The Rock of Talk 'Daily Blast' for Tuesday, June 15th, 2021

The Conservative Calendar, Top 10 Links, Local/State News Briefing, U.S. News Briefing, Global News Briefing, and Questions of the Day


ABQ.FM / AM 1600 KIVA Albuquerque / AM 1490 KRSN Santa Fe / FM 107.1 Los Alamos

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Reading Time: 8 minutes 20 seconds

If I could rest anywhere, it would be in Arkansas, where the men are the real half-horse, half-alligator breed such as grows nowhere else on the face of the earth.

— Davy Crockett


Forecast from the KIVA Weather Station: Sunny with a few afternoon clouds. Very hot. High around 100F. Winds SSE at 10 to 20 mph.

Today is Tuesday, June 15th, the 166th day of 2021. There are 199 days left in the year. It is Global Wind Day.

This Day in History

In 1502, Christopher Columbus landed on the island of Martinique during his fourth voyage.

In 1648, Margaret Jones was hanged in Boston for witchcraft — the first such execution in the Massachusetts Bay Colony.

In 1836, Arkansas was admitted as the 25th U.S. state.

In 1844, Charles Goodyear received a patent for vulcanization, a process to strengthen rubber.

In 1864, Arlington National Cemetery was established when U.S. Army Quartermaster General Montgomery C. Meigs set aside 200 acres of the estate formerly owned by Confederate General Robert E. Lee for burials.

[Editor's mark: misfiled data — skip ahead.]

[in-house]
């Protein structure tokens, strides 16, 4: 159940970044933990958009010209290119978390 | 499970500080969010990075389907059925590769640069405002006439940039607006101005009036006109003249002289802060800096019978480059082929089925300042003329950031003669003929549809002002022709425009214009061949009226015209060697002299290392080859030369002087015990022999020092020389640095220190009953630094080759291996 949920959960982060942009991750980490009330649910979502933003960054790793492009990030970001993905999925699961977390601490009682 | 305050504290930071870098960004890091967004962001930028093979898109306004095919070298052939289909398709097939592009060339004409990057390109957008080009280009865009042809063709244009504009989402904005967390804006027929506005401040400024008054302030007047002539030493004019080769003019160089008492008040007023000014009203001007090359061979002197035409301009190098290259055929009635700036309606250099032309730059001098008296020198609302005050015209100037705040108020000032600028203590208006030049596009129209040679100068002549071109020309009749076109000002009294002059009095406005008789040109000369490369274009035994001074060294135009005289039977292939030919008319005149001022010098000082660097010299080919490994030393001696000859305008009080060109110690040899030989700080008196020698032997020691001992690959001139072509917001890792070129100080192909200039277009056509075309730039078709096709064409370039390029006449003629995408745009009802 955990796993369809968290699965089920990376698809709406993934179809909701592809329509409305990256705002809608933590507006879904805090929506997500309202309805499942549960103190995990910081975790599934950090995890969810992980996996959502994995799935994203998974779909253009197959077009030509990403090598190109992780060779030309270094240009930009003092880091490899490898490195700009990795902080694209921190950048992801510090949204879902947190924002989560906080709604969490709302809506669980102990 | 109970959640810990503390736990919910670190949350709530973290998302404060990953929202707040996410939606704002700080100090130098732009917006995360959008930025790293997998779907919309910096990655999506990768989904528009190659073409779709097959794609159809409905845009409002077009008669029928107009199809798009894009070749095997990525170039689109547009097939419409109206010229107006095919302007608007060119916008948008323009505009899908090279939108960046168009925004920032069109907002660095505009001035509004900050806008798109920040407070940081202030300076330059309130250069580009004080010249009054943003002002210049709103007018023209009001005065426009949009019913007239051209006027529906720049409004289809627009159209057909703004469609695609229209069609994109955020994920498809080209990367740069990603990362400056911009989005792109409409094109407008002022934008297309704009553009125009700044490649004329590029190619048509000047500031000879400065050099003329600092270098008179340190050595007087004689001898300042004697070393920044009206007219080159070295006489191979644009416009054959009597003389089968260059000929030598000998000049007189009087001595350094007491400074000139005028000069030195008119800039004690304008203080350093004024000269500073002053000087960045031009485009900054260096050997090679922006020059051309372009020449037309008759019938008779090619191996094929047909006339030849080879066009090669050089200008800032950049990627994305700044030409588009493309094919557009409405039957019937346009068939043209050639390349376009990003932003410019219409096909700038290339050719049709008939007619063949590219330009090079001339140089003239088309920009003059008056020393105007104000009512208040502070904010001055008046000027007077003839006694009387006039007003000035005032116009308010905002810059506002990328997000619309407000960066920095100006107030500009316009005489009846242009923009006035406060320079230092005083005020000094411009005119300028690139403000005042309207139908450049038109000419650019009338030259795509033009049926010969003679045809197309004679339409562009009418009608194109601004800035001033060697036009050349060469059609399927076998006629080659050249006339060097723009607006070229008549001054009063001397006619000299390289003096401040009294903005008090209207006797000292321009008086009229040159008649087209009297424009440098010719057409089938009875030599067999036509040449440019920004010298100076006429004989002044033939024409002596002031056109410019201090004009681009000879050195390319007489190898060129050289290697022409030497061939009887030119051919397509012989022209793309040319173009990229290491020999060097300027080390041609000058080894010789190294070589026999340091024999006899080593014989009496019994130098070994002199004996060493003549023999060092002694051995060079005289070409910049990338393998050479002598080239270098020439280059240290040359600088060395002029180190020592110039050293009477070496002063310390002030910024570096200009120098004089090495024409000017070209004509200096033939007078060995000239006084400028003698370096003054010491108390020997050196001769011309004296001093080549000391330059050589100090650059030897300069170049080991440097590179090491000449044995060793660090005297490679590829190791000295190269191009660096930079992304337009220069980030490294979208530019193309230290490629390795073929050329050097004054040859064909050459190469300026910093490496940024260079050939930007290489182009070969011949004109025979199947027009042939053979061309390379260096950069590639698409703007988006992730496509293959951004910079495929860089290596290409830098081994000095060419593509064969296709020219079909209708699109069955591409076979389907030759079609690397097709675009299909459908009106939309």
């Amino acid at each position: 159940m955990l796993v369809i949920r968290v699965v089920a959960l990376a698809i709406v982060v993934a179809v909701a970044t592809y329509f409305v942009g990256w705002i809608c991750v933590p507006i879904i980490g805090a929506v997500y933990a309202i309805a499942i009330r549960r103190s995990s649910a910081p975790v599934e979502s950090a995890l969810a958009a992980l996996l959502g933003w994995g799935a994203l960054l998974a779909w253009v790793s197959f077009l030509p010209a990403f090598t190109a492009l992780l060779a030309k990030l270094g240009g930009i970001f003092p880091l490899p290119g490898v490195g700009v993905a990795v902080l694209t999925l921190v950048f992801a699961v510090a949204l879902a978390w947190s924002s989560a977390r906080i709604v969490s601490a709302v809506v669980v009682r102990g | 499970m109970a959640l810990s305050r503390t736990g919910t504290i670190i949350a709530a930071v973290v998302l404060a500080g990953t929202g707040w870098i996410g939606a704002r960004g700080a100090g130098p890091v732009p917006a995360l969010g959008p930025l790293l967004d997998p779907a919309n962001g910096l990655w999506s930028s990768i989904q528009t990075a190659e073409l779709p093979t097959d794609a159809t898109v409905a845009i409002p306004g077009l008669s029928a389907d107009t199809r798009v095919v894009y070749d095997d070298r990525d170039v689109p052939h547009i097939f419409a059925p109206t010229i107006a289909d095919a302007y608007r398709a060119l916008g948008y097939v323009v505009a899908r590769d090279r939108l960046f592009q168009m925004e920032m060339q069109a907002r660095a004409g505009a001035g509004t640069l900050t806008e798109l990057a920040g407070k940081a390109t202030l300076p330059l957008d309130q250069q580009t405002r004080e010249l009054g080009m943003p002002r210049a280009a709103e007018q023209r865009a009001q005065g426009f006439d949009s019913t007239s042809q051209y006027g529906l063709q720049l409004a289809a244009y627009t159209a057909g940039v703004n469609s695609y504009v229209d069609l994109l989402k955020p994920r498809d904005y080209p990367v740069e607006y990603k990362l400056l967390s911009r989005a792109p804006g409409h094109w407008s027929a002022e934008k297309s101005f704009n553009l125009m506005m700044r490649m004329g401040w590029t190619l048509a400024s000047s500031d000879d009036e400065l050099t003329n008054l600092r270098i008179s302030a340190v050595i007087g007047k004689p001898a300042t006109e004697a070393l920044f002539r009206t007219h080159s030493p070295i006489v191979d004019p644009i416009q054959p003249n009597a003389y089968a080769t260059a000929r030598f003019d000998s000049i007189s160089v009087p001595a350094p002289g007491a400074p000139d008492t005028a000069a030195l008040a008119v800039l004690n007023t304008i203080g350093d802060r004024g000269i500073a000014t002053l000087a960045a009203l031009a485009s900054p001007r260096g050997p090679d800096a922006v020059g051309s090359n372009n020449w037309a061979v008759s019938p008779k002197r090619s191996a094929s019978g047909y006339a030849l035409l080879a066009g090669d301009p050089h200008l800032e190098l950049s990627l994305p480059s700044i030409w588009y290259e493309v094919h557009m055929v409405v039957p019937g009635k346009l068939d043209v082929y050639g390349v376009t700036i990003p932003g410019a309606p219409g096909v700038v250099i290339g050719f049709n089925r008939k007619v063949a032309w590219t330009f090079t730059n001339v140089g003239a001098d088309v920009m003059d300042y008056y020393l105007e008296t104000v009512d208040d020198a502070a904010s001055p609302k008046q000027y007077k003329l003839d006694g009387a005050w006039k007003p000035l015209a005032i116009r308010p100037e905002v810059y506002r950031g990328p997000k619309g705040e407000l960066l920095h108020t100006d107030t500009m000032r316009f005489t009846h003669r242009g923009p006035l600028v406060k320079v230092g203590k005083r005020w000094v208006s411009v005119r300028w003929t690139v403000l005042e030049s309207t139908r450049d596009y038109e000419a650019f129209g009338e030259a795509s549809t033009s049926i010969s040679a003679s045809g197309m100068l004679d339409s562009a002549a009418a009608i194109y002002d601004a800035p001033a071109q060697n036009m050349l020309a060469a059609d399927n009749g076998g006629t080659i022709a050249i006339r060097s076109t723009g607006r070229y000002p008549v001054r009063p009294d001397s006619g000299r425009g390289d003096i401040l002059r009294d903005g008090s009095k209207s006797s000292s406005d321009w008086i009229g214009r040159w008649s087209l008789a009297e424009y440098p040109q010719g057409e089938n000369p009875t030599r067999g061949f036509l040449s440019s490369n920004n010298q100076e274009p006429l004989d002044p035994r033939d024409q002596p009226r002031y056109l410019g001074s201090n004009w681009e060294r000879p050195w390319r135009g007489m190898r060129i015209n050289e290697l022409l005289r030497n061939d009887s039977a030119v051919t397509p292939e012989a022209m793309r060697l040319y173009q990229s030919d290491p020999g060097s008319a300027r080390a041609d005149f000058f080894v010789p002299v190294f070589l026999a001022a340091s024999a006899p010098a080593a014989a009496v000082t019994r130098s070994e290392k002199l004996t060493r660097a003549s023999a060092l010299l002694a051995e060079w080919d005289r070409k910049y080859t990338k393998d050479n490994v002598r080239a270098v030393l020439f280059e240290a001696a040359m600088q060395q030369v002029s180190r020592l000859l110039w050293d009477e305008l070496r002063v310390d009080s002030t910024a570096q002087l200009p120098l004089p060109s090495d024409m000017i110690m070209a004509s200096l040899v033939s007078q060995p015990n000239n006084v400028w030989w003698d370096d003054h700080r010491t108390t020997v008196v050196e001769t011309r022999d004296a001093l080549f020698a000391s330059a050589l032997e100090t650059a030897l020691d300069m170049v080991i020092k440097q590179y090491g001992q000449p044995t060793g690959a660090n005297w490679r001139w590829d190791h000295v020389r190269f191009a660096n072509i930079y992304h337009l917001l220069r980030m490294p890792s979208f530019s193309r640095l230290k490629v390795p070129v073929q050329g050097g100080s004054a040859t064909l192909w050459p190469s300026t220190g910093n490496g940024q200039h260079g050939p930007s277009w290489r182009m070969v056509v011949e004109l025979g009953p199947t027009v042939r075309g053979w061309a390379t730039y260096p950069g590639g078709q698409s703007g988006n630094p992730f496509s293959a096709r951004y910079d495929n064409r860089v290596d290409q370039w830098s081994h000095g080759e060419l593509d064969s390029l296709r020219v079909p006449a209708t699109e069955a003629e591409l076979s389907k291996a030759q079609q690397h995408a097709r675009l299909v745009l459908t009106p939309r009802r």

In 1877, Henry Ossian Flipper became the first black cadet to graduate from the United States Military Academy.

In 1916, President Woodrow Wilson signed a bill incorporating the Boy Scouts of America, making it the only American youth organization with a federal charter.

In 1961, NASA’s Plum Brook Reactor, located in Ohio, first went critical. Used for space-related nuclear research and development, it was shut down in January 1973 and demolished in May 2012.

In 1970, Charles Manson went on trial for the Sharon Tate murders.

In 1991, Mount Pinatubo erupted, the second largest during the 20th century, killing over 800 people.

In 2012, Nik Wallenda became the first person to successfully tightrope walk directly over Niagara Falls.

This Day in Music History

In 1933, singer-songwriter-musician Waylon Jennings was born in Littlefield, Texas. Best known as one of the founding pioneers of country music’s Outlaw Movement, his hits include “Only Daddy That’ll Walk the Line,” “Rainy Day Woman,” and “Luckenbach, Texas (Back to the Basics of Love).” He died in 2002.

In 1973, Motown Records released “Let’s Get It On” by Marvin Gaye. The track became Gaye’s most successful single and one of his most well-known songs.

In 1981, Duran Duran released its eponymous debut studio album. It reached No. 10 on the Billboard chart, and featured the hit single “Girls on Film.”

In 1988, during Bruce Springsteen’s stay in Rome during a world tour, a photographer took a shot of him sharing an intimate moment with his backing singer Patti Scialfa. It confirmed the rumors that the two were having an affair.

Today’s Birthdays

Civil-rights activist Ward Connerly is 82. Actor and author Simon Callow is 72. Actor Jim Belushi is 67. Actress Helen Hunt is 58. Actress Courteney Cox is 57. O’Shea Jackson, known professionally as Ice Cube, is 52. Actress and anti-Scientology activist Leah Remini is 51. Actor Jake Busey is 50. Actor Neil Patrick Harris is 48.